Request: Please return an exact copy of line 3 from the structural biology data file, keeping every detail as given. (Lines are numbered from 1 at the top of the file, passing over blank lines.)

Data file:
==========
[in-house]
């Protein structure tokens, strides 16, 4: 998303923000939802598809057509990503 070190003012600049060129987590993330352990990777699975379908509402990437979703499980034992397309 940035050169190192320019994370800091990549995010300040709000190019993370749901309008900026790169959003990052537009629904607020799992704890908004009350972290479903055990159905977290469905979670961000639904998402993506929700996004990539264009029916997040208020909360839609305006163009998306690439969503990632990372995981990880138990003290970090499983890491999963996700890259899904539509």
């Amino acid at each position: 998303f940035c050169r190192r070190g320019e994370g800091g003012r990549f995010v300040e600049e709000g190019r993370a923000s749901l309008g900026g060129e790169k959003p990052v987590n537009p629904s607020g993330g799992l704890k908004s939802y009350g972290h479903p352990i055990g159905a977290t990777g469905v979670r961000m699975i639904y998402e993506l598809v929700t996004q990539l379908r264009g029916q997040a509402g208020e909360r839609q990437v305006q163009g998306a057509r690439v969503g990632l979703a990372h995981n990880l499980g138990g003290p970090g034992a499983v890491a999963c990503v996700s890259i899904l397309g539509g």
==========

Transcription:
């Amino acid at each position: 998303f940035c050169r190192r070190g320019e994370g800091g003012r990549f995010v300040e600049e709000g190019r993370a923000s749901l309008g900026g060129e790169k959003p990052v987590n537009p629904s607020g993330g799992l704890k908004s939802y009350g972290h479903p352990i055990g159905a977290t990777g469905v979670r961000m699975i639904y998402e993506l598809v929700t996004q990539l379908r264009g029916q997040a509402g208020e909360r839609q990437v305006q163009g998306a057509r690439v969503g990632l979703a990372h995981n990880l499980g138990g003290p970090g034992a499983v890491a999963c990503v996700s890259i899904l397309g539509g």